We Buy Gold Coins, Krugerrands & Medallions
At Gold & Finance we will provide you with accurate buying values, with leading Numismatic Dealers and Auction Houses both Locally and Internationally.
Should you wish to dispose of your unwanted Rare Coins, Sovereigns, Krugerrands, Collectible Gold Coins, Heirlooms and Gold Medallions which is not suitable to your preference or simply want to convert it into cash, one of our professional appraisers at Gold & Finance will assist you in establishing a value to sell.
Without any obligation to you and free of charge we will be privileged to assess the value of your Gold Coins and Medallions and make an offer to you, in a friendly, secure atmosphere of style, discretion, elegance and professionalism.
Should you require more information on the selling of your Gold coins or on a Collateral Loan contact one of our countrywide branches.
Our South African Coin History
THE RARE FINE BEARDVARIETY (MINTAGE JUST 695)
COMMONLY MOUNTED AND WORN AS AN ORNAMENT BY THE BOERS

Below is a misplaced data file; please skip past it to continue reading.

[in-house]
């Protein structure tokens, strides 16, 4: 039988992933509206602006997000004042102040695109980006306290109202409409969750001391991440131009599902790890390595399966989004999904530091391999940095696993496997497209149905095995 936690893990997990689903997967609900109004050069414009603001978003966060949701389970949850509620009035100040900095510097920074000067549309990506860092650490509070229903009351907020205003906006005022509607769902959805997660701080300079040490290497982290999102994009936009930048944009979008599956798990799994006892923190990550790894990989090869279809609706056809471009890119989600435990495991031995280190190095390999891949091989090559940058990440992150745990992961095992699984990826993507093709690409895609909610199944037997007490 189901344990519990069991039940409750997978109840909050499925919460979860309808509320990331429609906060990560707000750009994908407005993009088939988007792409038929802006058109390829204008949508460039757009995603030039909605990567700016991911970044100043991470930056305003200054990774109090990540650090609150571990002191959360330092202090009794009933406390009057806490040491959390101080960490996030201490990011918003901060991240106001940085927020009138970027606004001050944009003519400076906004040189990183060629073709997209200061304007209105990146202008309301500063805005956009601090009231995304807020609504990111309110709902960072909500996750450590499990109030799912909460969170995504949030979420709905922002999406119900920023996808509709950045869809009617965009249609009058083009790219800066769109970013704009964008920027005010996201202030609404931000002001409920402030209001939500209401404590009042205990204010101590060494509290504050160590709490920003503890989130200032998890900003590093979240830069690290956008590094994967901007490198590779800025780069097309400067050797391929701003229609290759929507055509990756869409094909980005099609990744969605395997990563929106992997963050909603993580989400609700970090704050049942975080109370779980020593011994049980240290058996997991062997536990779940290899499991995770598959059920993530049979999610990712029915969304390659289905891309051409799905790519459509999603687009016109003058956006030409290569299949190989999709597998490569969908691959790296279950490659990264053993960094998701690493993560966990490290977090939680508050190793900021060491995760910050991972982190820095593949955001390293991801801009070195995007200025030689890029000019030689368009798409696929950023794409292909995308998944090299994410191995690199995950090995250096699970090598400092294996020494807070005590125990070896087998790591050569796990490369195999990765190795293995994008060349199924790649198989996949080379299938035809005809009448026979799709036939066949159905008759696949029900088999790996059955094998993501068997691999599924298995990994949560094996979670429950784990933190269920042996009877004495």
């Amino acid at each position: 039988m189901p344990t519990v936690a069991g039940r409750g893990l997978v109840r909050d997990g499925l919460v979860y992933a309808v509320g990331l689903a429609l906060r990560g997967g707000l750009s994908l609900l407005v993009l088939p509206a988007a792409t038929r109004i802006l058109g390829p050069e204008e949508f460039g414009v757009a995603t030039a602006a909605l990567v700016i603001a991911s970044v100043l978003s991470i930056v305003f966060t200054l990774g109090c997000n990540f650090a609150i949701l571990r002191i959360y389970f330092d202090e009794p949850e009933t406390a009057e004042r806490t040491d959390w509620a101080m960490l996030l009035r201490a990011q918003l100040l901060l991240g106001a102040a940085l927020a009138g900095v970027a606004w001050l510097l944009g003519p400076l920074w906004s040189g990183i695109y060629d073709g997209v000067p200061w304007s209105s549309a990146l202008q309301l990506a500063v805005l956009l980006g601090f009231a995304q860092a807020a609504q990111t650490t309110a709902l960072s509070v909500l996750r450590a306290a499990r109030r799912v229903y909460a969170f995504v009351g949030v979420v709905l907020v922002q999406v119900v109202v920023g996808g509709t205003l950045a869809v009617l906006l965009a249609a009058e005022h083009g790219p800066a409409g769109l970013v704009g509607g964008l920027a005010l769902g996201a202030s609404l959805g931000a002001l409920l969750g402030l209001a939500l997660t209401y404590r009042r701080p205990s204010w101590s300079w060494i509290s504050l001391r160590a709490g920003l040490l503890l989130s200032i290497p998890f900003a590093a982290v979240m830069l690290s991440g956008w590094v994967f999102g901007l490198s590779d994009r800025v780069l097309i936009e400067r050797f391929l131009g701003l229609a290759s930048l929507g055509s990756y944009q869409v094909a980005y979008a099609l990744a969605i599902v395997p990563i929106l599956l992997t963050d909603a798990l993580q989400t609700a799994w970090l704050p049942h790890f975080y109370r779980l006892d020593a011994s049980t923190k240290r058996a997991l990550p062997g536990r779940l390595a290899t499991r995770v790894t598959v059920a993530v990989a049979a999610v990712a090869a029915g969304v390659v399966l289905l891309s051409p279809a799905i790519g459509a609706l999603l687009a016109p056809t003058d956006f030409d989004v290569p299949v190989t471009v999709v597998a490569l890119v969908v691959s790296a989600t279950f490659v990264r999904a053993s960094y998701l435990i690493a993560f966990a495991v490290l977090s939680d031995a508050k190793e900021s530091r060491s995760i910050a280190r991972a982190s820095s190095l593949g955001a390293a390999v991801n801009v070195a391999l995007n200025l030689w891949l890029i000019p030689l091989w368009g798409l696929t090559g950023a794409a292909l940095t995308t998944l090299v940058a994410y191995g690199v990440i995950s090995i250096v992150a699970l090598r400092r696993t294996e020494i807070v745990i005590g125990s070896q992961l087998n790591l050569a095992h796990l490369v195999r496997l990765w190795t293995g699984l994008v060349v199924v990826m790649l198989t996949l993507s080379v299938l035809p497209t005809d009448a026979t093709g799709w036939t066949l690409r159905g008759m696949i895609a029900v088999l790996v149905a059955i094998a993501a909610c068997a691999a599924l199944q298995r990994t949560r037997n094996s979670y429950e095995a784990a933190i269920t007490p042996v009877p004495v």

Did You Know?
History of the 1874 “Coarse and Fine Beard” Burgers pond
The coins were struck from the first gold found in South Africa and like the Veld Pond, it is one of the country’s great rarities.
At a meeting of the Volksraad (Peoples Council) President Burgers presented 50 of his gold coins (the first strike – fine beard variety) to the members of the council. He was expecting strong recognition and admiration for producing the Republic’s first indigenous coinage. Instead there was massive indignation. The members of the Volksraad were appalled and indignant that the President had seen fit to use the Republic’s money to produce a coin with his very own face on it. They remonstrated with him saying that it was a most egotistical and self centered thing to do.
The September meeting was one that Burgers would remember for a very long time. This quickly degenerated into massive debate, argumentation and erupted into general pandemonium. “He has produced these coins out of mere vanity and for his ego” exclaimed many of the members. “No, he has introduced our very own coinage” replied others.
To make matters worse the die broke and a smaller second batch, the rarer coarse beard variety (seen below), numbering just 142 pieces was minted – Pratt keeping four of these coins for himself before they were shipped in October 1874. The President’s beard appears much thicker and coarser in this second batch. (Esterhuysen’s book identifies a large number of dies (over ten) that were used to mint the two sets of coins.)